Are All Fees Created Equally?
Scot McLeod - Dec 20, 2016
The fees you pay to purchase, sell or hold an investment will differ depending on the type of security and the terms surrounding its purchase, sale and ongoing maintenance. Since fees reduce the overall return of an investment, it’s important to understand why and when a fee is charged, how the fee is calculated and the benefit derived. The following is a summary of the most common types of fees and charges based on the type of investment product.
A commission (or transaction fee) is charged to cover the cost of executing a buy or sell transaction in a commission-based account. Commission is charged at the time of purchase and when the security is sold. Investors must be informed of commission charges prior to executing the trade.
For equities the commission is usually based on the dollar value of the transaction.
For fixed income investments the commission is embedded into the security’s purchase/sale price and is generally based on the dollar value of the transaction and the term to maturity of the security.
Front-end load mutual fund – A front-end load mutual fund charges a commission at the time of the purchase and is generally calculated as a percentage of the purchase value. Investors must be informed of the commission charge prior to purchasing a front-end fund, and there is usually no charge to sell a fund that’s been purchased with a front-end commission.
Back-end load mutual fund – There is no upfront fee to purchase a back-end load mutual fund; however, if the fund is sold within a specified timeframe, the investor must pay a redemption fee to the fund company based on a declining structure, which generally reduces to zero over the course of the schedule. Investors must be informed of the redemption fee schedule specific to the mutual fund prior to purchase. Some back-end funds also allow investors to redeem (or sell) a fixed percentage (e.g., 10%) of their mutual fund holding each year without having to pay a redemption fee to the fund company.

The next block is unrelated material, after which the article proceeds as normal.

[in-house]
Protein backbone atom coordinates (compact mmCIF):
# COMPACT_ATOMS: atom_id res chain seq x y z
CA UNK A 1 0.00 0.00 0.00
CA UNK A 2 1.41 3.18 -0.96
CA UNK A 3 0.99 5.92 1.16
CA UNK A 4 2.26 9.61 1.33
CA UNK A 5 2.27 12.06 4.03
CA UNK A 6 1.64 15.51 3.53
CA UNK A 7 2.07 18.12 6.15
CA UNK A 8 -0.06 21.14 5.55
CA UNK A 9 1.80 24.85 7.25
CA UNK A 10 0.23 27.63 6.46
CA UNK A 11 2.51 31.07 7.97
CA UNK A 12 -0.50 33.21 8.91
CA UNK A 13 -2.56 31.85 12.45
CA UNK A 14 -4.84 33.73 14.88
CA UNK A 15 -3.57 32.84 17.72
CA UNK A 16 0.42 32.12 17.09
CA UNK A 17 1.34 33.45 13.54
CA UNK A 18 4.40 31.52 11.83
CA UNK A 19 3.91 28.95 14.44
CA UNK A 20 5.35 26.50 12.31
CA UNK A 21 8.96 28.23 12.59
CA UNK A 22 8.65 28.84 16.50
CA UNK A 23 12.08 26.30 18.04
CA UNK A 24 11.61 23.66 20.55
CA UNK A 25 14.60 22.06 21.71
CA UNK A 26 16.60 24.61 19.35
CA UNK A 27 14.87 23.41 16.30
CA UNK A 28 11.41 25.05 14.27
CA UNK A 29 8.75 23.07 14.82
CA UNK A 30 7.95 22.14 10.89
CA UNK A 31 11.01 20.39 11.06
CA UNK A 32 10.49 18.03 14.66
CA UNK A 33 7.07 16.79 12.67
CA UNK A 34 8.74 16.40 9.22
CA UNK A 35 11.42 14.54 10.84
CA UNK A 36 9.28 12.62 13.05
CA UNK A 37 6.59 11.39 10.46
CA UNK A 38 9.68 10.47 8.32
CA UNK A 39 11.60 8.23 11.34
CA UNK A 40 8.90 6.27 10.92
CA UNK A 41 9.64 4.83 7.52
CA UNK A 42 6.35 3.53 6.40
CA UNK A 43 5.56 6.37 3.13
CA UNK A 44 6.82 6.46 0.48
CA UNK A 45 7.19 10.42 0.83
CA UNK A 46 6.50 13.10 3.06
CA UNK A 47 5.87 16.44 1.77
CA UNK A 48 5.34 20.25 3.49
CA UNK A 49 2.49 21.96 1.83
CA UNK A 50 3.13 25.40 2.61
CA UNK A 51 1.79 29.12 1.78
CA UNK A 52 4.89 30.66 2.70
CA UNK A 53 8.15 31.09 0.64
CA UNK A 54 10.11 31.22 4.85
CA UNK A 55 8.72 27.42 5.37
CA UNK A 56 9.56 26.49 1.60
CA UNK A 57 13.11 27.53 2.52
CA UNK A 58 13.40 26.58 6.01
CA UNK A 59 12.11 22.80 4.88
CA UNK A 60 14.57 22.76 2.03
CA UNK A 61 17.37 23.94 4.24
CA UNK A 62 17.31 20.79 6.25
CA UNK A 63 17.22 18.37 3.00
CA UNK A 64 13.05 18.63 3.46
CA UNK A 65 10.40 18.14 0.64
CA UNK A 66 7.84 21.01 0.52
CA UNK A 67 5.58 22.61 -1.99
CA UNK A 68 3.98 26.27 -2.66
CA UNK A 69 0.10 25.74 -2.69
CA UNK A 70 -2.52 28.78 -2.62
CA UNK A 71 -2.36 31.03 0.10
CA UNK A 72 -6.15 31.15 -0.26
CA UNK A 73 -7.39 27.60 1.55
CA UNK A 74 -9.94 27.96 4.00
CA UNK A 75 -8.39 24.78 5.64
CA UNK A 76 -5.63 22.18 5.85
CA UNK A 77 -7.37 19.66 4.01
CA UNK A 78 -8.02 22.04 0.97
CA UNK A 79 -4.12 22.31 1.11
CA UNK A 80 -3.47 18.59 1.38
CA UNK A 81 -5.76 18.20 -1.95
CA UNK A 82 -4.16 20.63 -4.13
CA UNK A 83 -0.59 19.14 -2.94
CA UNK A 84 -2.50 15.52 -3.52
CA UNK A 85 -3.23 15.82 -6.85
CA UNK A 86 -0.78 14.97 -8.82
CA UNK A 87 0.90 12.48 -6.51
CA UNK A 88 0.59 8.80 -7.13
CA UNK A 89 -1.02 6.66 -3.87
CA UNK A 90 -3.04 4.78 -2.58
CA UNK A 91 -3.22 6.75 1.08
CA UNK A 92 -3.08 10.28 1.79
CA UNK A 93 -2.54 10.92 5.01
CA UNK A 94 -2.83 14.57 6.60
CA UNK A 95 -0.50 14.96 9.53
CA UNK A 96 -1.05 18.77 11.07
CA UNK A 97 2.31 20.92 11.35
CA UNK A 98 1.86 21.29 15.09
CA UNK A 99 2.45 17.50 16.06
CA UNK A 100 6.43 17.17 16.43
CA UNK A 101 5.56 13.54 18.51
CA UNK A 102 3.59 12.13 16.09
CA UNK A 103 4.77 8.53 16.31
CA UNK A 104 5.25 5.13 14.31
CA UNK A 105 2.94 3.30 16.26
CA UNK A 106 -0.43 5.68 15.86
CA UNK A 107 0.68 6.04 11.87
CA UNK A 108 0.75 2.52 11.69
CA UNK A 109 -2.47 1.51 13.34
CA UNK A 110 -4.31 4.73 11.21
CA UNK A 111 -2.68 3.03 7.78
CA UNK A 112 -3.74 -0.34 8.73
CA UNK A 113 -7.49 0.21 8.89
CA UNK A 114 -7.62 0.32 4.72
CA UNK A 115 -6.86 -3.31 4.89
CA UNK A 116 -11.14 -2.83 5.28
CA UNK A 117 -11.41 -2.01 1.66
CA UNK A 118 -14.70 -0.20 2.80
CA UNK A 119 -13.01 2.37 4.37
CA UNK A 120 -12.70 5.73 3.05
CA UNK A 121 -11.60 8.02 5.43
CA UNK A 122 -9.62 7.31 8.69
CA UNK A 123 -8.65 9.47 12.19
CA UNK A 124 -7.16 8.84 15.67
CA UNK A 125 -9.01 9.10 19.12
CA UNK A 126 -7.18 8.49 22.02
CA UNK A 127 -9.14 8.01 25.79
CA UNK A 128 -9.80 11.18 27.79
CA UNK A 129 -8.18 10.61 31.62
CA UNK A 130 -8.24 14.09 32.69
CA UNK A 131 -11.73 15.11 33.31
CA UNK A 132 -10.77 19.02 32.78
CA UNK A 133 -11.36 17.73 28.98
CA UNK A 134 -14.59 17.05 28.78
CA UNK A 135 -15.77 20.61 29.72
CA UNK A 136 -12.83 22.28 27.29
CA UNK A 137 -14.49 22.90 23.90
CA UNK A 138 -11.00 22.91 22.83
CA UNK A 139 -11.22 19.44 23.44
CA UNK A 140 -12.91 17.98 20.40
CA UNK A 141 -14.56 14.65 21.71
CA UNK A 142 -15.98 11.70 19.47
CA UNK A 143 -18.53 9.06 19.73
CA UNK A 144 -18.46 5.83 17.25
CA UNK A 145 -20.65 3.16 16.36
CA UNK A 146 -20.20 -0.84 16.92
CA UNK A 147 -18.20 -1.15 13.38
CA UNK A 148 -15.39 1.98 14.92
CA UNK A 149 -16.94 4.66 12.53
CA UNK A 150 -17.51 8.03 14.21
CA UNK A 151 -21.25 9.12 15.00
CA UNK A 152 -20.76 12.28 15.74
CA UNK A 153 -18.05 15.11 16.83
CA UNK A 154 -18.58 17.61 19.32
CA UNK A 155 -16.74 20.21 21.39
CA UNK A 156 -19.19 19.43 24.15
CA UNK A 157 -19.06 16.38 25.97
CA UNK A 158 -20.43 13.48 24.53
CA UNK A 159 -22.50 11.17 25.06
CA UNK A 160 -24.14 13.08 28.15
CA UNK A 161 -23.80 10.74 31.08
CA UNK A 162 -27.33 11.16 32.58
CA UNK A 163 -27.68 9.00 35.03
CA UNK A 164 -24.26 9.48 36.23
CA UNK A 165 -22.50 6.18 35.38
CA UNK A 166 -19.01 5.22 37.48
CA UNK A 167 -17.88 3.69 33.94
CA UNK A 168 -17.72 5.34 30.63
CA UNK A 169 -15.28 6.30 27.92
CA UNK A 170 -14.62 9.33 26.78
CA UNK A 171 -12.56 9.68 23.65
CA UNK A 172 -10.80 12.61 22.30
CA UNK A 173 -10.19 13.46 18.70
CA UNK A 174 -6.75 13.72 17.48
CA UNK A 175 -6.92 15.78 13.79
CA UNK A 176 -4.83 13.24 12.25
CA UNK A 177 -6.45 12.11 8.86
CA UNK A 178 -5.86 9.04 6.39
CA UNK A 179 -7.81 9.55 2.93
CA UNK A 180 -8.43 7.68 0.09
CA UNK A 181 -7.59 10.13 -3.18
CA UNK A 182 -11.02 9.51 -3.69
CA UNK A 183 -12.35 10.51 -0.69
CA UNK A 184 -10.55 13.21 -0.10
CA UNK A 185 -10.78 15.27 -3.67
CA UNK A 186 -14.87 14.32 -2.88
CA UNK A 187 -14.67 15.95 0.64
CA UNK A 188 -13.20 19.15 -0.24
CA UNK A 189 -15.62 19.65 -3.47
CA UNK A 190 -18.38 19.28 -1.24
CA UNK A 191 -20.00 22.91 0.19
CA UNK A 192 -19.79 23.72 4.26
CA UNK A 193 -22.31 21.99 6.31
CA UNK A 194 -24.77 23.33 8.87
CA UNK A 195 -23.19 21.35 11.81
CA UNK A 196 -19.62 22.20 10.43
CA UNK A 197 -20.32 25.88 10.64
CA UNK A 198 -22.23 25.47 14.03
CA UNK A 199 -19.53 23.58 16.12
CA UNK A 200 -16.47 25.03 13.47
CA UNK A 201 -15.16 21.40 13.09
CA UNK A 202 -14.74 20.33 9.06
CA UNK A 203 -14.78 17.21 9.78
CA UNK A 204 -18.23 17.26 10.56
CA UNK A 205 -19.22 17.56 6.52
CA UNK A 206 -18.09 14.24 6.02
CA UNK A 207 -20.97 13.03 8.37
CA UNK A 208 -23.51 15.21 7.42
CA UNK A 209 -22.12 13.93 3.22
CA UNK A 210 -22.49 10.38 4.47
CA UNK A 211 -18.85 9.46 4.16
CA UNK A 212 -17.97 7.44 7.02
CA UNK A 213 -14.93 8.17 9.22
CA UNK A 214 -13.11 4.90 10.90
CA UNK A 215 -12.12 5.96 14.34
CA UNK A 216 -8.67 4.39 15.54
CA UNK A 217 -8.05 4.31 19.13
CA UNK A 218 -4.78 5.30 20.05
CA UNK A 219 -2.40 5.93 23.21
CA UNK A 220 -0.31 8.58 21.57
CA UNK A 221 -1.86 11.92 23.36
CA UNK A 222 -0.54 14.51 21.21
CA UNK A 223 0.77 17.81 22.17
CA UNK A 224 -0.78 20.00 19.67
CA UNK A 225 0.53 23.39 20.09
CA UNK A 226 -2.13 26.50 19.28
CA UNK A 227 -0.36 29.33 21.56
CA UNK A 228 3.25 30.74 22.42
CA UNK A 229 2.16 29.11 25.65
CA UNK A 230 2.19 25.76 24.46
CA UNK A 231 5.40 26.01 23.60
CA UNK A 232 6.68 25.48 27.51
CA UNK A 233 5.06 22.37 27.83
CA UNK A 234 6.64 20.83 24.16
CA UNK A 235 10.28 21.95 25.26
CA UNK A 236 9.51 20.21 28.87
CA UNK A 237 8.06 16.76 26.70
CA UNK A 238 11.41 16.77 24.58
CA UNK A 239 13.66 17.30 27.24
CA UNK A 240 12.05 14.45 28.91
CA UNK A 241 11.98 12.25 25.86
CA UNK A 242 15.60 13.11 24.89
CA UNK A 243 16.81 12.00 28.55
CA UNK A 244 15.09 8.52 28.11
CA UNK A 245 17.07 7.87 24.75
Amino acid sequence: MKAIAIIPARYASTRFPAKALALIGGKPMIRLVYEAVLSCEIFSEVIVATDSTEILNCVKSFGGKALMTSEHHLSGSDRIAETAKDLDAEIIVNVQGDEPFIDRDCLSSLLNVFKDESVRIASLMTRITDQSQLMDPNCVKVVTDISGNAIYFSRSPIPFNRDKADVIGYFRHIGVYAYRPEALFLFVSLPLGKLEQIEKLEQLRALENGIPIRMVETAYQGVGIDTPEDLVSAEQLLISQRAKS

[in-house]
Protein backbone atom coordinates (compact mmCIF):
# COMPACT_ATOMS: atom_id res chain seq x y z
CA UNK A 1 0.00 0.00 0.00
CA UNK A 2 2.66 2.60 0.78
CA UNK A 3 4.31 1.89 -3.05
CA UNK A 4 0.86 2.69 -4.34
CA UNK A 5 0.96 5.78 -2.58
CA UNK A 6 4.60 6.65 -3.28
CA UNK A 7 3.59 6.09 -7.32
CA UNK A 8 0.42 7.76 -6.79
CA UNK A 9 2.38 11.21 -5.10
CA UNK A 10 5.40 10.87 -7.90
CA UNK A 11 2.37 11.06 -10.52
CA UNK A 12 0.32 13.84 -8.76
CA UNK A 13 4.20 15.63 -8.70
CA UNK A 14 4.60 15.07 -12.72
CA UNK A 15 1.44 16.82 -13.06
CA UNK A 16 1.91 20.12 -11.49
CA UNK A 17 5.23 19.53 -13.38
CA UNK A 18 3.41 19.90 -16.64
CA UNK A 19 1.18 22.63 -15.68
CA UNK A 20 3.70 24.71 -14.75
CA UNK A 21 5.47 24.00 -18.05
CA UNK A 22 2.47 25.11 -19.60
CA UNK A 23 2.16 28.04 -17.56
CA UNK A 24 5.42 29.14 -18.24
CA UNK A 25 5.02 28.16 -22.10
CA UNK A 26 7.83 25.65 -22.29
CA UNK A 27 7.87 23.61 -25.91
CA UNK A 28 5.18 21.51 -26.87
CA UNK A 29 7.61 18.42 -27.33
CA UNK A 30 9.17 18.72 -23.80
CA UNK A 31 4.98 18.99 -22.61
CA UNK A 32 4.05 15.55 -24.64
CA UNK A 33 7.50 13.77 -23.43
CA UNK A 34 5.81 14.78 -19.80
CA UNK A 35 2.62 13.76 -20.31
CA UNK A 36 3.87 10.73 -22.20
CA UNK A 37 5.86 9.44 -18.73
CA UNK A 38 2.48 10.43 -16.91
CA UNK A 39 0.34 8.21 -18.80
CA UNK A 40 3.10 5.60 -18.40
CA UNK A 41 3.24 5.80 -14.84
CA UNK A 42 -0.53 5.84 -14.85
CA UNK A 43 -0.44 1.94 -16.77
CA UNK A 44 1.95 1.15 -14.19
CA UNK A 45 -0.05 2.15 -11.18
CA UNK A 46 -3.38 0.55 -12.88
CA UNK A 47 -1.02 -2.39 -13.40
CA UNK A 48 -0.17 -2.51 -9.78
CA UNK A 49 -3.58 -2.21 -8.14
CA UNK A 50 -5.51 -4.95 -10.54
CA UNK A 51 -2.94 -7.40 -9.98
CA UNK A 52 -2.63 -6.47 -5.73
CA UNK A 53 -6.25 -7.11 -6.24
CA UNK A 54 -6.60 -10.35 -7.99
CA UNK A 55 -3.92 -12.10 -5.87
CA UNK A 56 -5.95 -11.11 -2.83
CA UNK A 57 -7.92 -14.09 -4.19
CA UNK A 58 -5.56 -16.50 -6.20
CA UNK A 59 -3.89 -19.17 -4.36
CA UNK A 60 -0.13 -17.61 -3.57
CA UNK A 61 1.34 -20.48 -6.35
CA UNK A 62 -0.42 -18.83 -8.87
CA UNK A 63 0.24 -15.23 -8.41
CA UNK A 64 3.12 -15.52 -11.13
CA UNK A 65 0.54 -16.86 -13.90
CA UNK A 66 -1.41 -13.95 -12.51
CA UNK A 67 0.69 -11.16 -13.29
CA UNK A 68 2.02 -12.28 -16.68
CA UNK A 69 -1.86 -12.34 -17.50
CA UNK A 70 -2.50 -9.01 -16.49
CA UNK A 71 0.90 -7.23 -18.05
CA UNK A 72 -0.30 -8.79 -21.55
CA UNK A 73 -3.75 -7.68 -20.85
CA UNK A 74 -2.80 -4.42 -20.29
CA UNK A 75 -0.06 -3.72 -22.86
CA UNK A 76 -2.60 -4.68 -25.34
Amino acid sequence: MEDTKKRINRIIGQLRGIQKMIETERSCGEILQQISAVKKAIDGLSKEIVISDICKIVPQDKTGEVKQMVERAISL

Management expense ratio
The management expense ratio (MER) represents the annual cost of owning and maintaining a mutual fund investment and includes the management fee, operating expenses, taxes and, for certain mutual funds, performance fees. The MER is calculated as a percentage of the mutual fund’s total assets and is deducted from the mutual fund throughout the year by the mutual fund company to cover these costs. The performance of a mutual fund is reported net of the MER (i.e., after the MER has been deducted).
A trailing commission (or trailer) is an ongoing payment made by the mutual fund company to the financial advisor who sold the mutual fund to provide them with payment for the advice and services they provide to the client for the duration of their ownership of the fund. Not all mutual funds pay a trailing commission to the financial advisor. The cost of the trailing commission is included in the management fee and is reflected in the mutual fund’s MER.
Regardless of how the mutual fund is purchased, a switch fee may be charged when an investor transfers from one mutual fund to another within the same family of funds.
Short-term trading fee
To discourage investors from selling a mutual fund within a short period of time after the purchase date (generally 30 to 90 days), the mutual fund company may charge a short-term trading fee.
Exchange Traded Funds (ETF)
Like equities, a commission is charged at the time of the purchase and sale of an ETF. The commission is usually based on the dollar value of the transaction and investors must be informed of the commission charge prior to executing the trade.
Similar to mutual funds, ETFs are subject to a management expense ratio (MER) and the ETF may pay a trailing commission to the advisor. For more information on MERs and trailing commissions, please see the previous section on Mutual Funds.
Fee for advice solutions – Managed assets and fee based programs
Investors looking for more transparency in the fees they pay often choose a fee for advice solution for their investment portfolio. Fee for advice programs provide investors with a better understanding of how much they’re paying for the investment management services and advice they receive. From a tax perspective, investors can generally deduct the annual fee for their non-registered accounts.
One fee generally covers all costs including portfolio management, trade execution, administration and other wealth management services provided by our professionals. The fee is calculated based on the asset value and/or asset classes (i.e., cash, fixed income and equity) of the investments held in your portfolio and is deducted on a monthly or quarterly basis.
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